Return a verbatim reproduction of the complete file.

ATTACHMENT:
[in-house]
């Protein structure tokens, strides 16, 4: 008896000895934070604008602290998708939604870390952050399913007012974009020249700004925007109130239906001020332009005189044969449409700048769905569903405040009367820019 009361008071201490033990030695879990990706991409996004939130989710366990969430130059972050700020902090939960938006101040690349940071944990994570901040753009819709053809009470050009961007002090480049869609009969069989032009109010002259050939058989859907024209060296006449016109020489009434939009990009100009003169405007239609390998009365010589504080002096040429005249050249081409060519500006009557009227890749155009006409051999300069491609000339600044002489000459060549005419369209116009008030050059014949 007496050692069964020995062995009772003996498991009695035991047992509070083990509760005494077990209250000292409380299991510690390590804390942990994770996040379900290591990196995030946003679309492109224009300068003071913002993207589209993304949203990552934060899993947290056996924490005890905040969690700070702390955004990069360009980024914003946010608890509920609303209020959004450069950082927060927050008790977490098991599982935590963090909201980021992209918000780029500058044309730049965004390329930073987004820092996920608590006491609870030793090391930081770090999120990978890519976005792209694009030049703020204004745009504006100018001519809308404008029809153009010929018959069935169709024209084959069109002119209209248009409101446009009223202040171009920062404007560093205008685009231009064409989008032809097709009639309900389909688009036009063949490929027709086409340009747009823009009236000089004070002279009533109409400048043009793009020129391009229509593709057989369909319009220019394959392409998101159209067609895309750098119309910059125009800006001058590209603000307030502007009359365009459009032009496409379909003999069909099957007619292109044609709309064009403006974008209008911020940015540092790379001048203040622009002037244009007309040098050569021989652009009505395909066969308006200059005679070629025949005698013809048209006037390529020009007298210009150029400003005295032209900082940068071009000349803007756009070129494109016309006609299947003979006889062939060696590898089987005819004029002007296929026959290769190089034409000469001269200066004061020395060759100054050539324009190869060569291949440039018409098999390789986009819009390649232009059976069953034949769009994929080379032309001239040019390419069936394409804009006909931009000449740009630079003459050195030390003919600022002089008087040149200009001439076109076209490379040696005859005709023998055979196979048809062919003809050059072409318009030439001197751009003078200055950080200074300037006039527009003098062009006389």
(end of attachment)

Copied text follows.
[in-house]
């Protein structure tokens, strides 16, 4: 008896000895934070604008602290998708939604870390952050399913007012974009020249700004925007109130239906001020332009005189044969449409700048769905569903405040009367820019 009361008071201490033990030695879990990706991409996004939130989710366990969430130059972050700020902090939960938006101040690349940071944990994570901040753009819709053809009470050009961007002090480049869609009969069989032009109010002259050939058989859907024209060296006449016109020489009434939009990009100009003169405007239609390998009365010589504080002096040429005249050249081409060519500006009557009227890749155009006409051999300069491609000339600044002489000459060549005419369209116009008030050059014949 007496050692069964020995062995009772003996498991009695035991047992509070083990509760005494077990209250000292409380299991510690390590804390942990994770996040379900290591990196995030946003679309492109224009300068003071913002993207589209993304949203990552934060899993947290056996924490005890905040969690700070702390955004990069360009980024914003946010608890509920609303209020959004450069950082927060927050008790977490098991599982935590963090909201980021992209918000780029500058044309730049965004390329930073987004820092996920608590006491609870030793090391930081770090999120990978890519976005792209694009030049703020204004745009504006100018001519809308404008029809153009010929018959069935169709024209084959069109002119209209248009409101446009009223202040171009920062404007560093205008685009231009064409989008032809097709009639309900389909688009036009063949490929027709086409340009747009823009009236000089004070002279009533109409400048043009793009020129391009229509593709057989369909319009220019394959392409998101159209067609895309750098119309910059125009800006001058590209603000307030502007009359365009459009032009496409379909003999069909099957007619292109044609709309064009403006974008209008911020940015540092790379001048203040622009002037244009007309040098050569021989652009009505395909066969308006200059005679070629025949005698013809048209006037390529020009007298210009150029400003005295032209900082940068071009000349803007756009070129494109016309006609299947003979006889062939060696590898089987005819004029002007296929026959290769190089034409000469001269200066004061020395060759100054050539324009190869060569291949440039018409098999390789986009819009390649232009059976069953034949769009994929080379032309001239040019390419069936394409804009006909931009000449740009630079003459050195030390003919600022002089008087040149200009001439076109076209490379040696005859005709023998055979196979048809062919003809050059072409318009030439001197751009003078200055950080200074300037006039527009003098062009006389």